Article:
As highlighted in the book, Boone Farm: It’s People and Place in Middletown History, by Patricia L. Mervine, M.A., former owners have provided snapshots of what transpired during the early days of the Republic. Mervine has a personal attachment to the farm. Her parents lived there as tenants and worked under Grace Boone during the 1950s.

One of the most interesting stories from the book is about a former Quaker, Samuel Kirk, who was read out of the faith due to his choice to not free his enslaved. Another figure of interest is lawyer and tax collector Daniel Martin whose 1790 census records reveals that he owned a slave named John who was five years old at the time. There is another reference to one other free person, which suggests that this other person was possibly a manumissioned (freed) African adult.

Another interesting footnote mentions Louisa Osmond, a white woman of high society who moved onto the farm in 1893 with her husband, Frank. She was a member of Langhorne Sorosis, a women’s social group, who participated in readings of The Negro as a Slave and Women’s Title to Citizenship, which led the way to the growing suffrage movement in the early 20th century.

The volunteers are currently traveling around the county in the mobile museum with its presentation of the Untold Stories and Hidden Figures of Bucks County. The program conjures up the memories of Black Joe Brown of Marblehead, Massachusetts and Oliver Cromwell, both African soldiers who were with George Washington during their fateful crossing of the Delaware River on Christmas Night in 1776. Another story is about Big Ben, a formerly enslaved man who was purchased and freed by local Quakers.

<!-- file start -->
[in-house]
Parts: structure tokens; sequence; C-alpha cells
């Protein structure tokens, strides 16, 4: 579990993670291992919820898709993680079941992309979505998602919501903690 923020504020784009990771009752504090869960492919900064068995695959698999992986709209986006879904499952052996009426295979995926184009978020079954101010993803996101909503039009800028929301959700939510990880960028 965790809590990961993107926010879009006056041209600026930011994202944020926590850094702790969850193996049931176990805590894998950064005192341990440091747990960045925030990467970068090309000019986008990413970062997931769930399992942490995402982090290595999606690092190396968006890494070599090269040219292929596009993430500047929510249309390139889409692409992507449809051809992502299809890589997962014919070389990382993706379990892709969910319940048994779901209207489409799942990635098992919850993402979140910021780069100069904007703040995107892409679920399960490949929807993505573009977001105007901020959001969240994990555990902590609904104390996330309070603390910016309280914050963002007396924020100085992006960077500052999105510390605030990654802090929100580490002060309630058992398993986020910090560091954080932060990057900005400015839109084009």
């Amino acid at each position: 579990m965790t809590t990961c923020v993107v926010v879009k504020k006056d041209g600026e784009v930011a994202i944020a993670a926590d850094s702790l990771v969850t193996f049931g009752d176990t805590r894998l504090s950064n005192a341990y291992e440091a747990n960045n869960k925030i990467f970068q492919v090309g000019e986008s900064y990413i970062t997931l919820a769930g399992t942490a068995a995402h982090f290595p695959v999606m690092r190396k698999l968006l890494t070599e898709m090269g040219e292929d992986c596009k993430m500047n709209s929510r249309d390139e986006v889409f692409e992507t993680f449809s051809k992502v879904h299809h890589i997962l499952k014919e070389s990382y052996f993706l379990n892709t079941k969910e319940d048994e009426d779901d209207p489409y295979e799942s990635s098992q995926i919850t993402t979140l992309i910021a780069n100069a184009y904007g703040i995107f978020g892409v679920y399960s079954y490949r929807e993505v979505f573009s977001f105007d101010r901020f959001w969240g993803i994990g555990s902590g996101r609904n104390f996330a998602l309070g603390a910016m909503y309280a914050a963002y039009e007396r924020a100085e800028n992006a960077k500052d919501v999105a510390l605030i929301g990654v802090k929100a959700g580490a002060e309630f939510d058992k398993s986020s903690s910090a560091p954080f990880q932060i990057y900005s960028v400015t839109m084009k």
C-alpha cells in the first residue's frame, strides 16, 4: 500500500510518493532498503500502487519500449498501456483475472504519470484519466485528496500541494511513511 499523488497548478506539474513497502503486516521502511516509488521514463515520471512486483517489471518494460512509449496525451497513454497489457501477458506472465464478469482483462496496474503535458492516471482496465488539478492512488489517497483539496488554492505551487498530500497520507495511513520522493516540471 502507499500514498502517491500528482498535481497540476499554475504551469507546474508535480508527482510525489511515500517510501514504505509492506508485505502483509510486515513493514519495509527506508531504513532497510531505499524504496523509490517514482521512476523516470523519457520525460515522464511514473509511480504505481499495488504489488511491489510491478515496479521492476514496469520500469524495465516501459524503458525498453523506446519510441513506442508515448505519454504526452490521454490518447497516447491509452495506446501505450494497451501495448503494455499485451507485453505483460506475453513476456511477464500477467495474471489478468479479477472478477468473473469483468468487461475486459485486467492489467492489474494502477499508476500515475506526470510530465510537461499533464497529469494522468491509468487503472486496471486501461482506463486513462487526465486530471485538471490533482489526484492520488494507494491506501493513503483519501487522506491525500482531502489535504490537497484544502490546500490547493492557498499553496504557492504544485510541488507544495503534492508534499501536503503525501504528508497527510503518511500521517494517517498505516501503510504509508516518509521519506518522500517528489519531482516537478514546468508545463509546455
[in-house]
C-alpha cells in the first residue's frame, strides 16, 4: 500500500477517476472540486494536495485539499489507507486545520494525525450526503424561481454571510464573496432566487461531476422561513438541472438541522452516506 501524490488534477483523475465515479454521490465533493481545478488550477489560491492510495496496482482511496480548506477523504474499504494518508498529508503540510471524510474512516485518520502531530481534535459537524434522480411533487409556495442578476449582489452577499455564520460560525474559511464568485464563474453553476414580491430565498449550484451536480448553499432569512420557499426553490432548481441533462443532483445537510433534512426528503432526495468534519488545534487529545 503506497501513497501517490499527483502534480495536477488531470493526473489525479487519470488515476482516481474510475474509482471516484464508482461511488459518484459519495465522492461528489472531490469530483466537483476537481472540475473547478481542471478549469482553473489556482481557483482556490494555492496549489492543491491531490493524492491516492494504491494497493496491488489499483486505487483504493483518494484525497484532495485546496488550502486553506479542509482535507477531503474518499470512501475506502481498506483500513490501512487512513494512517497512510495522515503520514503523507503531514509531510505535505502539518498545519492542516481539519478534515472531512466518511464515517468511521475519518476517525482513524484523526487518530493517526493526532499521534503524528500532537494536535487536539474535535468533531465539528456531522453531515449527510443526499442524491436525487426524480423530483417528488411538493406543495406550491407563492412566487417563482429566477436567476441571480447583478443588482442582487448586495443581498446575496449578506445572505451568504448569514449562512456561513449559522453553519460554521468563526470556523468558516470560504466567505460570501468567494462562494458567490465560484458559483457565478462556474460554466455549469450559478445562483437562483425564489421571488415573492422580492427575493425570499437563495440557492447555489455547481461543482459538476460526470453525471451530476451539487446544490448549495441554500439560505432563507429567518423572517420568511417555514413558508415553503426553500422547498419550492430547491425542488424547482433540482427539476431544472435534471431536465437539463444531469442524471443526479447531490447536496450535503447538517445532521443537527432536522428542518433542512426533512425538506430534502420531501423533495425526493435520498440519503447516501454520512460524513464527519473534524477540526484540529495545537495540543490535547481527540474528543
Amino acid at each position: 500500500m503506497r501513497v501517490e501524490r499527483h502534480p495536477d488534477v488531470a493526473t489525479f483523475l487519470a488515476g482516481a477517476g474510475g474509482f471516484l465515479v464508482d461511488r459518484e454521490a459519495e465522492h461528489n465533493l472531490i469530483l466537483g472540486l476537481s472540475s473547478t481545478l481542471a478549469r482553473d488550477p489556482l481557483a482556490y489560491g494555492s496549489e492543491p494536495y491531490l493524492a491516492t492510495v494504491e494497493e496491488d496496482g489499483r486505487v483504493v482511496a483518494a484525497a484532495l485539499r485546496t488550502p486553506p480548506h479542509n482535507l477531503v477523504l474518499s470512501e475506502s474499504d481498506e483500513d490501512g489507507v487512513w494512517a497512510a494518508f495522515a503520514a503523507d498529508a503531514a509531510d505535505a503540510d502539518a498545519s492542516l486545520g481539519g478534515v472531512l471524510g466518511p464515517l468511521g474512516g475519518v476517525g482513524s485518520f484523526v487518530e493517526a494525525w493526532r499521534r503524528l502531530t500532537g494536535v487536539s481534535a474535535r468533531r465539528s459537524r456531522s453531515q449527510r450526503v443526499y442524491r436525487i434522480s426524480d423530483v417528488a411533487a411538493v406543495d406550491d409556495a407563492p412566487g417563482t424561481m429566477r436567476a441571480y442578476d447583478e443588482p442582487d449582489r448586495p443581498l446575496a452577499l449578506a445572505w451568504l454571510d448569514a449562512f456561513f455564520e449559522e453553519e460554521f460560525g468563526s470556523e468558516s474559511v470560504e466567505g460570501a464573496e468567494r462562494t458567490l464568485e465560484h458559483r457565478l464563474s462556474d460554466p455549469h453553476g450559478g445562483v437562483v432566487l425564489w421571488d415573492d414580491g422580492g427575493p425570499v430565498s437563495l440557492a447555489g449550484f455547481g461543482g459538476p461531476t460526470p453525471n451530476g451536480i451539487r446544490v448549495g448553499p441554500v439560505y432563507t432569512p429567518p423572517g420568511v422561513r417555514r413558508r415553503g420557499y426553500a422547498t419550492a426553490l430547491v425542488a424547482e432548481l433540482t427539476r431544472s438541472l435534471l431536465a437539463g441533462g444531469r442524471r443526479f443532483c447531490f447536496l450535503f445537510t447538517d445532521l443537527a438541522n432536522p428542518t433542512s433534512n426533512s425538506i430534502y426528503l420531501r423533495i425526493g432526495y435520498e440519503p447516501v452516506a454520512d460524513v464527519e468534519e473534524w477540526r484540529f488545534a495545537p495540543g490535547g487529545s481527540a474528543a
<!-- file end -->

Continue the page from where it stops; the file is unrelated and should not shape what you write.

Top: Bensalem AME Church, pictured here before renovations and an addition, was organized in 1820 and is one of the oldest African American churches in America. It was established by the Reverend James Miller under the direction of Reverend Richard Allen, the founder of African Methodism. It served as a station on the Underground Railroad.  Bottom: A photo from 1958 shows congregants of Bensalem AME Church, founded as the Free Peoples Church in 1817. It too served as a safe house on the Underground Railroad. | Photos courtesy of Historic American Buildings Survey, Library of Congress and Yardley Historical Association

Mid-19th century history highlights Lower Bucks County’s role in the Underground Railroad with various sites related to Mother Bethel AME founder Richard Allen. The African Methodist Episcopal Church in Yardley and Bensalem AME Church are only two of the various places that served a role as safe house stations. A 2020 ceremony at Slate Hill Cemetery honored Black veterans of the Civil War who are buried there.